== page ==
Okay, I’ve just exceeded my own limit for blog comments and I’ll bail thanking all for tolerating my own little comment rant.

    • Darrell,

      Even six-headed Xenonites are welcome here!

      I think we explain away the social and economic words of Jesus. He upset that world and demanded something more of us, something difficult, yet so easy. Why we don’t do it is because we love our stuff more than the Lord.

  7. Darrell

    And I’d have to question debt as well. I realize opinions may vary with this but debt is always a level of burden and degree of risk. Even if the capital held is gaining in background.

    This is because, as many are now finding out, even the most seemingly stable systems are subject to flux and loss (or even full bankruptcy). It comes down to living very simple and a willingness to acquire wealth via strait forward means: hard work and saving. It may also require living a very simple life as well: food, water and shelter. Perhaps not much more?

    The only debt I’m willing to carry now in life is a home. Perhaps, worst case, a vehicle in dire situations of extreme necessity. Else, nada. No debt. If I don’t have cash, call me strange, but I guess I can’t afford it.

    Understandably, some disagree with this and I can respect that – it’s their life. But I also know our country (not to mention personal) debt is reaching absurd dimensions. I suspect it’s a mind set that believes debt is necessary to living.

    I realize some folks hit hard times and fall back to using credit. But this is different from leveraging debt as a means and way of life.

  8. Aussiejohn

    Dan,

    I’m not against debt per se. I purchased my house and car by borrowing money. I took on the responsibility for my debt and management of my money.

    But Keyesian economic theory, which flies in the face of your previous post, and on which our Western economies are built , believes it is the government’s job to cover bad management, lack of responsibility and accountability of big business by smoothing out the bumps in the process of business. Tax payer funds are to be used to make up for the executive greed, and shore up bad investments. The intervention is supposed to be by government spending and tax breaks, in both good and bad times.

    In my book that doesn’t add up to accountabilty or responsibility on the part og big business or government. On the surface it seems more like governments scratching the back of those who scratch theirs.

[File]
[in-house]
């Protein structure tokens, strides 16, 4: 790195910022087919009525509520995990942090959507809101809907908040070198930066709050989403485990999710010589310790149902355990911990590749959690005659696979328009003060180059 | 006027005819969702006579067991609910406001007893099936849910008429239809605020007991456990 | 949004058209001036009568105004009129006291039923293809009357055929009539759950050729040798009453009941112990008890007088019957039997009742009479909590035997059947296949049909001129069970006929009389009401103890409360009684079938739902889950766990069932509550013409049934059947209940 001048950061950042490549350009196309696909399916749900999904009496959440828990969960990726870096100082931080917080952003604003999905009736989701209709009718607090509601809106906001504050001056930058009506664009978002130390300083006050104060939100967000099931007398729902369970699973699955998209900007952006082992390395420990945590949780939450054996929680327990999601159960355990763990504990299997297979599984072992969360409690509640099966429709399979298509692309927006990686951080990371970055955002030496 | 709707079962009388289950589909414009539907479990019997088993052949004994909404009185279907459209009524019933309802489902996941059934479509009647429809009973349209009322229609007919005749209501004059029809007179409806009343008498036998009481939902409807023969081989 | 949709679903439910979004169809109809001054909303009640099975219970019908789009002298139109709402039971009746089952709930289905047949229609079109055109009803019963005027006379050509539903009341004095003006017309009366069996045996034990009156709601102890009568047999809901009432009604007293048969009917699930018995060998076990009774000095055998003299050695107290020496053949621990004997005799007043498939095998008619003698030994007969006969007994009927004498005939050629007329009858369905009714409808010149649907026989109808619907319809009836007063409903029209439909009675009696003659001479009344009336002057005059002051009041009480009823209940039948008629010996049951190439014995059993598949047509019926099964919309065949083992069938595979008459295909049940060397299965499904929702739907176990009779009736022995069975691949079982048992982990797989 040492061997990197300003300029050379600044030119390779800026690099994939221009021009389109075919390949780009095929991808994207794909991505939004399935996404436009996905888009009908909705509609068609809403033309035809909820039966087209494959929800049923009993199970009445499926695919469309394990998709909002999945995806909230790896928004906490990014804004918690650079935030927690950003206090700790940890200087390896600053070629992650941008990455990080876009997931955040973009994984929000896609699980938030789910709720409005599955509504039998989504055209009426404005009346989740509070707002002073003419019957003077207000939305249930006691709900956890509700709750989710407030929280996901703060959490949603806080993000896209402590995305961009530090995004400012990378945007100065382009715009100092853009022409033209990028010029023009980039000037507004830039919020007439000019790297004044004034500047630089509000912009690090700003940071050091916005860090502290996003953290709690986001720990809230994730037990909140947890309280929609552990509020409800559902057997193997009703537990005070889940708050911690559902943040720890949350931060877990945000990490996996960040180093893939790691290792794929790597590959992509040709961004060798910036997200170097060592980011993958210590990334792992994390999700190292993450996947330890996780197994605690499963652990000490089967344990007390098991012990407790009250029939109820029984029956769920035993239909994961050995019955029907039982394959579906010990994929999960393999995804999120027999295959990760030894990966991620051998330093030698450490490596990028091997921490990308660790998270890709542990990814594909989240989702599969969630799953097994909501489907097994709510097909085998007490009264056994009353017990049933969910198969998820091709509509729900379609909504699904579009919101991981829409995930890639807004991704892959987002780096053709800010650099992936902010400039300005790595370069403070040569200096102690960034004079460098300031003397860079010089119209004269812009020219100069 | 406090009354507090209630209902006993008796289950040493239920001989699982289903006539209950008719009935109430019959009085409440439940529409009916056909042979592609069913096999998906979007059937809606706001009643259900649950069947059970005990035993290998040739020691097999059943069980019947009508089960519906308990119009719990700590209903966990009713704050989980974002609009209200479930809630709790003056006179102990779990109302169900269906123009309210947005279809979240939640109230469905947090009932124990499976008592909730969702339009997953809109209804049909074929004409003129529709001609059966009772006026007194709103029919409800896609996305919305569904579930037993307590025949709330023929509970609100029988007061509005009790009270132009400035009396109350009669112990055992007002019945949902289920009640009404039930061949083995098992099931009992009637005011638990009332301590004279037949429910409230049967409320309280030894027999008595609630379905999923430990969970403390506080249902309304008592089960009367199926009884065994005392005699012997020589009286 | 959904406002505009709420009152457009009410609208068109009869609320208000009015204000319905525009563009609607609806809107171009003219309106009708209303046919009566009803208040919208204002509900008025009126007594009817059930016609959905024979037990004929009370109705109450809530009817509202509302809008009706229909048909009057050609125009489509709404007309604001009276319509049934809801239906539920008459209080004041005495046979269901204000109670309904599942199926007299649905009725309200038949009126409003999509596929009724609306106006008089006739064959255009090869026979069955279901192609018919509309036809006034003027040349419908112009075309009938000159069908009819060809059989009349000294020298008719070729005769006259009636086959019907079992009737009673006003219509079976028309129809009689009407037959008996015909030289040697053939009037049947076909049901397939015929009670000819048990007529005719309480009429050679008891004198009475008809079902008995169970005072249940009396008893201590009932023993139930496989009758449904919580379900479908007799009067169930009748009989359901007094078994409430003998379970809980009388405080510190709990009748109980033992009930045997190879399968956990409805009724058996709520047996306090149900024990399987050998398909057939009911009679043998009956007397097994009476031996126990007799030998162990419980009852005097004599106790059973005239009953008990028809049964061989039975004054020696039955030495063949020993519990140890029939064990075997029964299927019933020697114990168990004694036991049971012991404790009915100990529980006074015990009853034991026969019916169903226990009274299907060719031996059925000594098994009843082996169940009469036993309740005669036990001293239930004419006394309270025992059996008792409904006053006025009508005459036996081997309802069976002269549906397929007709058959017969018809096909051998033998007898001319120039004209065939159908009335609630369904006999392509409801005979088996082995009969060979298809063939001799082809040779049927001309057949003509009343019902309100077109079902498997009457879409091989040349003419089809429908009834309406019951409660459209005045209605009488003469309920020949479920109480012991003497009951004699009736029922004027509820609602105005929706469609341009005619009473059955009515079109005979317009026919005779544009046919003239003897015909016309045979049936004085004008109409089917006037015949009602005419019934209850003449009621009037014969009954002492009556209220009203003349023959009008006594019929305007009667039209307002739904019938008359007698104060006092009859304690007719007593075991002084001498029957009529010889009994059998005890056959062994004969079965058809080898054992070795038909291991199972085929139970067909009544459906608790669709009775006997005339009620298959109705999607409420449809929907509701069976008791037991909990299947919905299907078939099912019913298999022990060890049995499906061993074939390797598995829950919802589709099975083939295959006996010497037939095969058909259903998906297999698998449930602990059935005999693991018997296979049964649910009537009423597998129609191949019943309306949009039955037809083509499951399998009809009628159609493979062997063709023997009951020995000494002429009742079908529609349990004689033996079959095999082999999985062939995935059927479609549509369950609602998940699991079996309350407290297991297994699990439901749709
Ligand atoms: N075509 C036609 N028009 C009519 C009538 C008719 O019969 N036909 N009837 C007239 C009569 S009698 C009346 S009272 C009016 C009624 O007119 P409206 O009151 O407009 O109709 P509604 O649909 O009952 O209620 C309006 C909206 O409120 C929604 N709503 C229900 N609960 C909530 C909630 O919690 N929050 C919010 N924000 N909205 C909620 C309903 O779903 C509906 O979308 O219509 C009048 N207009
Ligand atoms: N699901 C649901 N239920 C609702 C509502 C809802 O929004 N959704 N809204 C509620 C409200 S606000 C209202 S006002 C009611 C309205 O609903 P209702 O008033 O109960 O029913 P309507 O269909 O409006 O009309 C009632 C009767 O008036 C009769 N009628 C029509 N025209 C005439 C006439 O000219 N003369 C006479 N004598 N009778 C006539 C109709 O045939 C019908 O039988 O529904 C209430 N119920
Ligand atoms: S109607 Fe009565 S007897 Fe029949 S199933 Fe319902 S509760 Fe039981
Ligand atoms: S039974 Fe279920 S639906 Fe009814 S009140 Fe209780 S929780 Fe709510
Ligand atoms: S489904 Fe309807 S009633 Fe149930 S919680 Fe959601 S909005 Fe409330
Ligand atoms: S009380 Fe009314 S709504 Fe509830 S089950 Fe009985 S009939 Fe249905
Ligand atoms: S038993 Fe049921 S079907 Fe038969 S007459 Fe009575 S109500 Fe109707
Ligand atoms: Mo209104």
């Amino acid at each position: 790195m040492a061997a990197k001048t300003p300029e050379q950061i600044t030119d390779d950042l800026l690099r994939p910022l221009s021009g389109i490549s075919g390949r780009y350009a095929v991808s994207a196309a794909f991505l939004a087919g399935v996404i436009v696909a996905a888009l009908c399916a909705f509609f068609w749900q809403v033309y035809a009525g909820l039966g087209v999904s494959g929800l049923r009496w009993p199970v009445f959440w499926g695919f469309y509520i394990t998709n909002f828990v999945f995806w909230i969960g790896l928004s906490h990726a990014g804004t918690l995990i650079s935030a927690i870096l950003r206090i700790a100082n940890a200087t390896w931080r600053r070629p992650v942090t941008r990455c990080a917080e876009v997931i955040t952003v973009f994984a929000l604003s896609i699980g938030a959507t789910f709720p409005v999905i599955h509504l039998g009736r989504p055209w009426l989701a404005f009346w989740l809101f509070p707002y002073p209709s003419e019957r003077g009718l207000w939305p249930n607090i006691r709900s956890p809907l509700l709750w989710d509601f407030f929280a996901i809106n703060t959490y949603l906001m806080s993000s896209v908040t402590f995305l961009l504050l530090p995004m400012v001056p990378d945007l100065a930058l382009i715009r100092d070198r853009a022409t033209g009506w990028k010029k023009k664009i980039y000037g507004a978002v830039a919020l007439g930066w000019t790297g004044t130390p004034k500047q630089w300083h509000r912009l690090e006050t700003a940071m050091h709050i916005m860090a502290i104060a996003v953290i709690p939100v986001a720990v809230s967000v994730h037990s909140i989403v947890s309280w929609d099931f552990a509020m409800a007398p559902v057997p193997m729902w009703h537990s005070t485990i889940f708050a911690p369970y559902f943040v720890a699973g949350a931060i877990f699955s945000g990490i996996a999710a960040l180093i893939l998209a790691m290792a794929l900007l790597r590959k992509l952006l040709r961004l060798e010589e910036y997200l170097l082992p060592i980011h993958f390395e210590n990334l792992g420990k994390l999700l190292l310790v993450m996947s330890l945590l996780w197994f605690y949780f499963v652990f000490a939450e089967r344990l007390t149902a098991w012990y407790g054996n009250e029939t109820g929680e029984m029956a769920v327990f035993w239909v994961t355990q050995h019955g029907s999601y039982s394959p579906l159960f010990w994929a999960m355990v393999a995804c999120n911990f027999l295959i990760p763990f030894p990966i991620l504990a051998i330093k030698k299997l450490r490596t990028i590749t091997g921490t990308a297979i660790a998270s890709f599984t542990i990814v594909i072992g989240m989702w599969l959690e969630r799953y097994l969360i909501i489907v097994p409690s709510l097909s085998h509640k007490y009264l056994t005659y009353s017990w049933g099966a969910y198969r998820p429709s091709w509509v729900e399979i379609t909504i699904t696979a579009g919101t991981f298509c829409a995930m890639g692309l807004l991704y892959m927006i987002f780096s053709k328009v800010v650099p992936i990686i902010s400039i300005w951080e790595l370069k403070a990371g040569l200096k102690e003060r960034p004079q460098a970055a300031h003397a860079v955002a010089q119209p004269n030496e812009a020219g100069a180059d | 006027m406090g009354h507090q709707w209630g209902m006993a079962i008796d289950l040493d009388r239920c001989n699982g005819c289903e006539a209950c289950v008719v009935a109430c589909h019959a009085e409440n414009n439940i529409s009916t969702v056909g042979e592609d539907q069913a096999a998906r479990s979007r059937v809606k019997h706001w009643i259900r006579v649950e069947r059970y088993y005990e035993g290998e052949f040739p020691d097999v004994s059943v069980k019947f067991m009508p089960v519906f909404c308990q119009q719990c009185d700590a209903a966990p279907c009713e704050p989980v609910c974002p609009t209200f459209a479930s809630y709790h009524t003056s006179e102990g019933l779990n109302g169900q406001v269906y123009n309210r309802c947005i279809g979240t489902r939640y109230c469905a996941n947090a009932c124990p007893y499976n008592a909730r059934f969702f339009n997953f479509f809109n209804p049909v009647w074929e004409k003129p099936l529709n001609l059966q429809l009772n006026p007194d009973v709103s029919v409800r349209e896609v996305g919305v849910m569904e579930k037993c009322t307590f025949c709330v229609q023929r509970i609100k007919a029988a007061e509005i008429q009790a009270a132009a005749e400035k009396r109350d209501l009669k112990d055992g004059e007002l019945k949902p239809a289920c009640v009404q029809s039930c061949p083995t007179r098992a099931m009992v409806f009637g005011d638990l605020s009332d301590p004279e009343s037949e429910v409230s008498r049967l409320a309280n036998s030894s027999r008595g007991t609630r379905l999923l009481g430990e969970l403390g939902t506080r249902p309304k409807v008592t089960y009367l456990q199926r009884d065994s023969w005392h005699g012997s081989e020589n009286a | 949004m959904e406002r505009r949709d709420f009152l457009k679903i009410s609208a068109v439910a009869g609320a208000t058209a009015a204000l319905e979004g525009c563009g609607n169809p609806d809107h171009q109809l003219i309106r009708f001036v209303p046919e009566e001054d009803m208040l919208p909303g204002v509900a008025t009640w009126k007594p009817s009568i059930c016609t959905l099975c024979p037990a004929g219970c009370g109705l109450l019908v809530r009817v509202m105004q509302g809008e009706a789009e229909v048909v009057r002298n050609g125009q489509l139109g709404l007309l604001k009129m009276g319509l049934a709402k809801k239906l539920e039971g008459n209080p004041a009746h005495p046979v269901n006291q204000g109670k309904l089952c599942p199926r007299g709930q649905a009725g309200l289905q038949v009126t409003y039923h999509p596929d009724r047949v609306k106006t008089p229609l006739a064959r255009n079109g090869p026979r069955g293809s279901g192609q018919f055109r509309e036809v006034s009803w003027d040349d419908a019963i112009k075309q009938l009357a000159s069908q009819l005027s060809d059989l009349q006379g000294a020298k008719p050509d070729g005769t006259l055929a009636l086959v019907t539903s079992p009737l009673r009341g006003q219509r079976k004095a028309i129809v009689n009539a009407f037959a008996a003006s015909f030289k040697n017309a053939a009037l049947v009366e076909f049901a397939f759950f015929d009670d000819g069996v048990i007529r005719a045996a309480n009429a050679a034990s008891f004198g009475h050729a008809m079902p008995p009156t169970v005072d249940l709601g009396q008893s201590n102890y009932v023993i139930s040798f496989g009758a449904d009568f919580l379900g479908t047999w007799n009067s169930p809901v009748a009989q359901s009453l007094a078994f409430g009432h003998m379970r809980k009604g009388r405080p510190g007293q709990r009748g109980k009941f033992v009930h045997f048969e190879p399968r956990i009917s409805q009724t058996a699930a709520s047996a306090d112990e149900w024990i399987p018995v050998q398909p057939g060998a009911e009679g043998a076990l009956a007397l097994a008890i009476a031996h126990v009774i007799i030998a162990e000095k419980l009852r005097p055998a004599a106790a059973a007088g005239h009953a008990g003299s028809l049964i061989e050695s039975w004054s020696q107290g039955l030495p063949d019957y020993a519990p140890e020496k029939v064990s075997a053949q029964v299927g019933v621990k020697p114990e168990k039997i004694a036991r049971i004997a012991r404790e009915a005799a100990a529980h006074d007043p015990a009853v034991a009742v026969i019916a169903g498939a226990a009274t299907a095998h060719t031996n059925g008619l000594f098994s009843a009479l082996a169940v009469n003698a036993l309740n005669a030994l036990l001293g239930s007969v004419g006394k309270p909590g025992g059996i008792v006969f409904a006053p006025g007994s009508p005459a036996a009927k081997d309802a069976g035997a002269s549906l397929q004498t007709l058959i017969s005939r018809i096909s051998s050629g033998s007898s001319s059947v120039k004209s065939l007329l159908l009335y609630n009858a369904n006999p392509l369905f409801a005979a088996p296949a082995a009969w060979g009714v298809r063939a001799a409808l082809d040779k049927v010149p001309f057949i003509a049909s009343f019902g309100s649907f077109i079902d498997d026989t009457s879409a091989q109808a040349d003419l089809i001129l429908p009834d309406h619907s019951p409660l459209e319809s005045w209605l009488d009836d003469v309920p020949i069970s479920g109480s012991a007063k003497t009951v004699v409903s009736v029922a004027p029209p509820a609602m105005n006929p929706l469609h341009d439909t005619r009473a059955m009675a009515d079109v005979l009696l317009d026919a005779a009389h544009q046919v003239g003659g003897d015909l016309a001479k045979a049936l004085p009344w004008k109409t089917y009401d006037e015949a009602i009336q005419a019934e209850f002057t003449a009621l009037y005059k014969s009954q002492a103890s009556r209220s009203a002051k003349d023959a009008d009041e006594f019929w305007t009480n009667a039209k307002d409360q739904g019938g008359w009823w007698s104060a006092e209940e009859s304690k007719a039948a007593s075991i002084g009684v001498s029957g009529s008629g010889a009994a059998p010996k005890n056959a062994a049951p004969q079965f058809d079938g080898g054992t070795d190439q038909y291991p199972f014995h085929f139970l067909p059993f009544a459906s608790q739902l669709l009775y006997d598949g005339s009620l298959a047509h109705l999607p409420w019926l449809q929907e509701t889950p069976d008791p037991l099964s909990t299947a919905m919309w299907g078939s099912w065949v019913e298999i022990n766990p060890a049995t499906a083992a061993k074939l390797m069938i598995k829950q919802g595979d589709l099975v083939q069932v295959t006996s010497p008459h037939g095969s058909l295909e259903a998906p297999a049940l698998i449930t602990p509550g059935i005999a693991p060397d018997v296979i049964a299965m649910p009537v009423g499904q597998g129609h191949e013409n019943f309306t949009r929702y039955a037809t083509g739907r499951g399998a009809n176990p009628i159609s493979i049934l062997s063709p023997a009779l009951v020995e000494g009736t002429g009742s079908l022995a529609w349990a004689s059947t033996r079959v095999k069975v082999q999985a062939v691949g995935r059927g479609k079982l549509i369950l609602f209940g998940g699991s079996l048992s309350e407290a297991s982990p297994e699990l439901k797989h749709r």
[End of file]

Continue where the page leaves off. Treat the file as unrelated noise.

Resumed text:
I certainly agree with Brian and Fred. By the way, I don’t want to live under socialism of any kind, communist or otherwise.

  9. Frank

    Thanks, Dan. I love this post. I’d never really thought about all this, tell you the truth, but I think you’re right. More and more, I’m coming to realize that following Christ isn’t about being a liberal Democrat or a conservative Republican or “a member in good standing” or any other granfalloon.

    Cheers, friend.

  10. keith

    Great commentary Dan.

    I don’t know the particulars of Mohler’s situation, but there are certainly some with high influence in the Body who are completely out of touch with how everyman lives these days.

  11. The place where Mohler and and the Christian view of economics diverge is succinctly put near the end of his essay: “The free market is not perfect, but capitalism has brought more wealth to more people than any other system.”

    That which is near perfect is not a “system that seeks to bring more wealth to more people than any other system” – but one which seeks to warn people about the seduction of wealth, the value of poverty of spirit, and the godliness of giving oneself … even to death on a cross.

    The economics of Christ make no sense in an environment of the economics of Mohler and those who share his views.

    Jesus counted on that.

  12. I checked out CNBC.com for the closing Dow Jones figures: -777.68, a -6.98% drop. 777! Lamech, Noah’s father, was 777 years old when he died and the flood came. But the figure is almost -777.7 and a 7% drop. Wow…what are the chances? 🙂 That is like Wall Street almost hit a reverse jackpot on a five-figure slot machine.

  13. anonymous

    You mention the academic folks as sometimes being out of touch with the more common man, e.g. the janitors, taxi-drivers..